Neurology is fairly new field that has made incredible strides over a relatively short span of time, thanks in large part to major advances in technology. Public interest in the inner workings of the human brain is constantly on the rise, with neurologists and their groundbreaking research on the forefront. To mark the release of Martin R. Turner and Matthew C. Kiernan’s Landmark Papers in Neurology, we spoke with the two editors, to discuss their thoughts on neurology – past and present.
What were the origins of neurology as a specialty and the understanding of neurological disease?
Turner – Neurology was quite a late speciality and many of the 19th century pioneers would have called themselves general physicians, anatomists or pathologists. Regrettably, it was the preserve of only relatively rich males in the early years. They were great observers of patients in life and then related it to the detailed anatomy of their bodies after death. Everything was recorded and published in rigorous detail. Patterns were spotted that told us far more about the clinical breadth of neurological conditions than modern diagnostic equipment has done to date.
How has the understanding of neurological diseases improved in the last ten to twenty years?
Turner – In my own area of neuroimaging, it is staggering how things have developed. The ability to see the brain structure without opening the skull changed everything almost overnight. MRI scanners were science fiction a few decades back, and the latest applications would not have been dreamt of when the first grainy black and white pictures first emerged. The explosion in molecular biology, at the genetic and cellular levels, is leading to a complete reclassification of disease. This is colliding with the traditional view of Medicine, defined by Osler, in which diseases are classified according to clinical methods. In fact, both will necessarily develop in tandem.
Kiernan – Most importantly, we are now living in a therapeutic era. That maxim is no better illustrated than by considering multiple sclerosis and neuro-inflammation more generally. The transformation has been remarkable. With a rapidly developing armamentarium of immunomodulatory medications, the outcomes for patients diagnosed with MS today is significantly better than it was twenty years ago.
What are some of the most major milestones in the evolution of neurology?
Turner – Pondering this was the basis for the first ‘technological’ chapter, which Matthew and I decided to take on, with our good friend Kevin Talbot. We identified three broad areas, namely i) imaging the nervous system (from brain to nerve cell), ii) understanding the neurophysiology of the nervous system, and iii) its molecular biology. We each took on the part in which we do most of our research.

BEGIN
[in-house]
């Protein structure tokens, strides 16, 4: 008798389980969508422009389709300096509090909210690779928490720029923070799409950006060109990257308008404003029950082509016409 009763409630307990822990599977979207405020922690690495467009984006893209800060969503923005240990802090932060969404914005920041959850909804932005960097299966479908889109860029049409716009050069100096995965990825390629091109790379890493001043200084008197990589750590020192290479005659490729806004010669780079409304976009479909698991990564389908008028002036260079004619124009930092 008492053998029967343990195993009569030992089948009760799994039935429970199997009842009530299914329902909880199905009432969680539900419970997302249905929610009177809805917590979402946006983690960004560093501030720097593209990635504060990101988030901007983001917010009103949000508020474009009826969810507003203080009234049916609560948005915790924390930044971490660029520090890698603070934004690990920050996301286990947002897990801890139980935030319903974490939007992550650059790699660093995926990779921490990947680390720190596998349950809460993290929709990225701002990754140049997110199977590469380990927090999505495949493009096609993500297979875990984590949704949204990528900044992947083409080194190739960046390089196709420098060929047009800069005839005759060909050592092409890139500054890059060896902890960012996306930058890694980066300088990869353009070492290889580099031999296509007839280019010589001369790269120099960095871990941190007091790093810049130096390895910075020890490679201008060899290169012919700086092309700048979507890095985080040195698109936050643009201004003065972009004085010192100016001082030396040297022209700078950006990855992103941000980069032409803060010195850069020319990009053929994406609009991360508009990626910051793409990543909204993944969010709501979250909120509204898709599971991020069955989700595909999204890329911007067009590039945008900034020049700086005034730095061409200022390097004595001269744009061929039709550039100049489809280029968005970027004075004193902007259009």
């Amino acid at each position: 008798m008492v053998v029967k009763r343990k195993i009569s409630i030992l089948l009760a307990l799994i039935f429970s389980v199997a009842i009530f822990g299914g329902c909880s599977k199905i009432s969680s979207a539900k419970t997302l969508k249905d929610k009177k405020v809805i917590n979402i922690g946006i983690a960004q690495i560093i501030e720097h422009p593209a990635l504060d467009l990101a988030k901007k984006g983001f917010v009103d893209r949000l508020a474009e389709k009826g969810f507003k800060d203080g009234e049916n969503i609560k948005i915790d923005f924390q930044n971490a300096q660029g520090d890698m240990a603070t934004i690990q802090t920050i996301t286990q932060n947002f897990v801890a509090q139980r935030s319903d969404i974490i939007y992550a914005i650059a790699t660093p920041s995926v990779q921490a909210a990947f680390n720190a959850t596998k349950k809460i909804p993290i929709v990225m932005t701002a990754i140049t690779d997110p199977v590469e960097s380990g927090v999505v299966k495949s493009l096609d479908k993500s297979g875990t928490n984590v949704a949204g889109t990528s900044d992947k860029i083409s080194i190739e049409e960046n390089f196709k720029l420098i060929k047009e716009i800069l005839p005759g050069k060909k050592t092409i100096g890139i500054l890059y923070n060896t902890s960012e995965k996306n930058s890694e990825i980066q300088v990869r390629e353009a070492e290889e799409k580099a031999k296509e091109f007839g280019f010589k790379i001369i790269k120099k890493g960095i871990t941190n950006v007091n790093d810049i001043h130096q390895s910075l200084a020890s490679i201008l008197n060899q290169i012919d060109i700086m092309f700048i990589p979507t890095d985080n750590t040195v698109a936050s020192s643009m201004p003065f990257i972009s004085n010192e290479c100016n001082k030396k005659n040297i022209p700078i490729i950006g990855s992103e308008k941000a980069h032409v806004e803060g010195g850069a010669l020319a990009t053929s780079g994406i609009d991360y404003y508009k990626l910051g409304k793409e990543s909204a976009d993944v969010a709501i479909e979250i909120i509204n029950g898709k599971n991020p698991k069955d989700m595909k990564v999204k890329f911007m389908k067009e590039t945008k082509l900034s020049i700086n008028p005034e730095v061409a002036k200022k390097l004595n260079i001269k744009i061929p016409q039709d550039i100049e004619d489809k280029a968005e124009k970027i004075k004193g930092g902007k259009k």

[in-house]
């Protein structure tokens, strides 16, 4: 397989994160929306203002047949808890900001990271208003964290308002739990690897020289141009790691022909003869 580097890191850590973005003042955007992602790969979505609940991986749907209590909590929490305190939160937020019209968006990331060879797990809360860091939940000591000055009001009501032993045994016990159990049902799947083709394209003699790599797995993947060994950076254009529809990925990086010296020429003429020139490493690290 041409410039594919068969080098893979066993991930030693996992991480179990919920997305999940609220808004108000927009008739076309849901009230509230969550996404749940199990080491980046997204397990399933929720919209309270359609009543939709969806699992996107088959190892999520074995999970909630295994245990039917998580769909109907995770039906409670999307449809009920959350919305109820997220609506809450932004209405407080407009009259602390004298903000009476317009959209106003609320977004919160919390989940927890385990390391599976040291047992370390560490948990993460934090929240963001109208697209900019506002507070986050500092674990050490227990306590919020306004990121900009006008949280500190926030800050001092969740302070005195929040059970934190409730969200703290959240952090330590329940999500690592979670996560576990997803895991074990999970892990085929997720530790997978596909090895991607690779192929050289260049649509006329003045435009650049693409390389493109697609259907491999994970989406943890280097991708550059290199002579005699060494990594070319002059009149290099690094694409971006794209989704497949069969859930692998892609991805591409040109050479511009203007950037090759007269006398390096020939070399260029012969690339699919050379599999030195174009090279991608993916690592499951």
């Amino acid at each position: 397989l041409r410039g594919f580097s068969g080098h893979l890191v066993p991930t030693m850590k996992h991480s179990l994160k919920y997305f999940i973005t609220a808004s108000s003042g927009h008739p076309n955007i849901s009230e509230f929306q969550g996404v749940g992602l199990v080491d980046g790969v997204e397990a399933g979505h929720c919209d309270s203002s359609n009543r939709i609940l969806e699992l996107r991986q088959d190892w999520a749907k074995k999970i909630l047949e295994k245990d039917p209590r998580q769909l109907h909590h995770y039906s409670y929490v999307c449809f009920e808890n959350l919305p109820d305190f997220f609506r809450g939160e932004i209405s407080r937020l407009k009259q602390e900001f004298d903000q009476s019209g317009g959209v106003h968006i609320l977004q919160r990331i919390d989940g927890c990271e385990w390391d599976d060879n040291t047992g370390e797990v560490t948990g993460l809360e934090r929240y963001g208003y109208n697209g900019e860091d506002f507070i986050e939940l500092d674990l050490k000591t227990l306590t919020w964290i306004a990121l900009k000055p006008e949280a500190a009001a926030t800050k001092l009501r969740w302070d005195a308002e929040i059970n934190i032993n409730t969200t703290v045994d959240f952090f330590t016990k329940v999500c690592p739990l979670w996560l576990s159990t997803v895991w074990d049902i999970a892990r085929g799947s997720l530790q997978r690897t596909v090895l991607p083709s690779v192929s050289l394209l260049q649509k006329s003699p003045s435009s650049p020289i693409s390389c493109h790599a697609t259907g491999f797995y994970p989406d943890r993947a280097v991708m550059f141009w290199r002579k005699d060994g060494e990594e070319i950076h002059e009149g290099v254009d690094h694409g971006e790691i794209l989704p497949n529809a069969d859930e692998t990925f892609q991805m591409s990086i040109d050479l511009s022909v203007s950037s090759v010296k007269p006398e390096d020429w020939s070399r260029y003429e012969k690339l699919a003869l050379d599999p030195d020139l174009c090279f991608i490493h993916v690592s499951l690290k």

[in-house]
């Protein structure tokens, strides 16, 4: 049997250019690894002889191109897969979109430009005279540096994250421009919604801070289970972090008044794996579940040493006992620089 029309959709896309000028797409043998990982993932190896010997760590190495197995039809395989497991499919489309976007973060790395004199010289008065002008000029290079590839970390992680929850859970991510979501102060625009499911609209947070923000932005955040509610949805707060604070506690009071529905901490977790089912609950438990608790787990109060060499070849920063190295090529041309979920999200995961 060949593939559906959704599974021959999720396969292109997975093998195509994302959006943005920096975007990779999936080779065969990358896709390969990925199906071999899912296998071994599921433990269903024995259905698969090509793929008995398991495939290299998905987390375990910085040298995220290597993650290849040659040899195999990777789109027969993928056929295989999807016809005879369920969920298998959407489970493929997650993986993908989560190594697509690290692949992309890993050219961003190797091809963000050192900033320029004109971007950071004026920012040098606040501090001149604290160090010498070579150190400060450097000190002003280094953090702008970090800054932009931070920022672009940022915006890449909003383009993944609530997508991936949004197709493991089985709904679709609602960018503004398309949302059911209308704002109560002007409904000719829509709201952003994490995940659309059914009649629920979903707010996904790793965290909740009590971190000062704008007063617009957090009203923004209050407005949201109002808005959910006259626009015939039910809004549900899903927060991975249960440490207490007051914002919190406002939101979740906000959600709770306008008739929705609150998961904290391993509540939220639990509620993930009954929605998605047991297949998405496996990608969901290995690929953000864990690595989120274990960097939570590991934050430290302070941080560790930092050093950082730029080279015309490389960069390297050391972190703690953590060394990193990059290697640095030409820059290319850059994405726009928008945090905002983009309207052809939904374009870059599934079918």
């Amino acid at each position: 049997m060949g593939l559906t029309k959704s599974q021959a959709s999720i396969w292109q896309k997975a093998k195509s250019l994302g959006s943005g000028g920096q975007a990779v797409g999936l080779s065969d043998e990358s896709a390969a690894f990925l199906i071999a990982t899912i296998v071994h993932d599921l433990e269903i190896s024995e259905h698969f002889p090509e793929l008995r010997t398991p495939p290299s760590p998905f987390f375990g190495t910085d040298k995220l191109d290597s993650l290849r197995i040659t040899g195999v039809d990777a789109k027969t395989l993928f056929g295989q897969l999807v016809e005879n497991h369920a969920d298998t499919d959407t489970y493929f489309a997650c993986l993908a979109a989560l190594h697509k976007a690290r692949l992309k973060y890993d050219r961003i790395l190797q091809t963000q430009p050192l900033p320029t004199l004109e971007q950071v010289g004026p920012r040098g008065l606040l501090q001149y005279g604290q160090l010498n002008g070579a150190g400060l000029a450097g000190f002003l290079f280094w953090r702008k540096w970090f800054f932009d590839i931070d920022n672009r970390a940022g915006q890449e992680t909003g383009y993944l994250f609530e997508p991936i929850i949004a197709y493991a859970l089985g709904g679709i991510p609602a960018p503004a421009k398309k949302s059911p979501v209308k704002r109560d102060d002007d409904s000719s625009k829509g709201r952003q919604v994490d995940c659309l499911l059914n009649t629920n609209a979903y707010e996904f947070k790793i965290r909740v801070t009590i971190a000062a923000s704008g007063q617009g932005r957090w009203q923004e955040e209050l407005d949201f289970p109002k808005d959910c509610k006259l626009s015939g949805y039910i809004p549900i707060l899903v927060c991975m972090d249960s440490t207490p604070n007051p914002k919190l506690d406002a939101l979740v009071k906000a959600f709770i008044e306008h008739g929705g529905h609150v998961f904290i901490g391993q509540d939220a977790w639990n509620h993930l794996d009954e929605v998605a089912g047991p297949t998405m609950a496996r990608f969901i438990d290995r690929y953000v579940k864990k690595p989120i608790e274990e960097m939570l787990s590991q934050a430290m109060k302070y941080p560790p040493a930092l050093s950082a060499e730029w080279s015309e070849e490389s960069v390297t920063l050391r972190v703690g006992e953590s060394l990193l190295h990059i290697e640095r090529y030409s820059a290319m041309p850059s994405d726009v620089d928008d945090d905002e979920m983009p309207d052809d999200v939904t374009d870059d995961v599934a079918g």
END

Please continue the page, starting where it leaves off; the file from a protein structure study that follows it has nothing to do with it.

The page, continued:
Kiernan – Neuroscience research and clinical development is now largely dependent on the technology of the day. While Charcot was limited to pathological assessment, obtained through post mortem examination, we are lucky to be living in an era of unprecedented technological advance. With that comes the hope that better treatments will become available for our patients. With significant developments across electronic media, and planned changes in free and open access for all medical research, the traditional textbook and medical journal approach may begin to have less meaning. Clinicians and emerging clinicians, whilst previously having turned their attention to their favourite journal, may now be more engaged with Facebook and Twitter – and of course their favourite blogs!
Why is it important for neurology trainees to have an understanding of the historical context of their subject?
Turner – The digital medical library has brought many advantages, and all at the click of a mouse. However, though many pre-1950s papers are being added each month, it still does not allow the reader to gain a sense of context, ‘the long view’ and critical appraisal that only comes from someone immersed in a field for many years. In my own area of ALS, time and again I have gone back to the works of the original pioneers of neurology (Charcot, Gowers) and been humbled to find that they already knew much of what we arrogantly imagine has come from modern clinical practice. Other times it has made me think differently about the whole basis for neurodegeneration.
Kiernan – There is also increasing pressure on authors to cite only the recent developments in their field. Publishers of many high impact journals exhort prospective authors to cite manuscripts from the past five years. Such pressure may link in turn to the metrics of today and the dreaded impact factor. What is the true impact of medical discovery? Perhaps there has been a gradual distortion from a desire to improve patient outcomes, to considerations about generating personal acclaim and funding. As such, it is refreshing to consider discovery for discovery alone, and to hear how the key drivers of science today rate their field, irrespective of such considerations.
How do you predict our understanding will change in the next ten to twenty years?
Turner – The last 10-20 years have shown me that whatever we predict will likely be wrong! One thing is clear though, namely that neuroscience really is the next great frontier in Medicine. I hope more than anything that in my career there will be a sudden collision of Mathematicians, Physicists and Neurologists that will unlock the basic mechanics of the brain.
Kiernan – Thinking Neil Armstrong type moments, it does not seem inconceivable that paralysed patients will be able to walk, brain-implanted microchips will eradicate the need for computers as we know them, and that damaged body parts may be replaced by neuroprostheses. Who knows? But it will be an interesting journey!
Featured Image Credit: ‘Neurons, Brain Cells, Brain Structure’, by geralt, CC0 Public Domain, via Pixabay.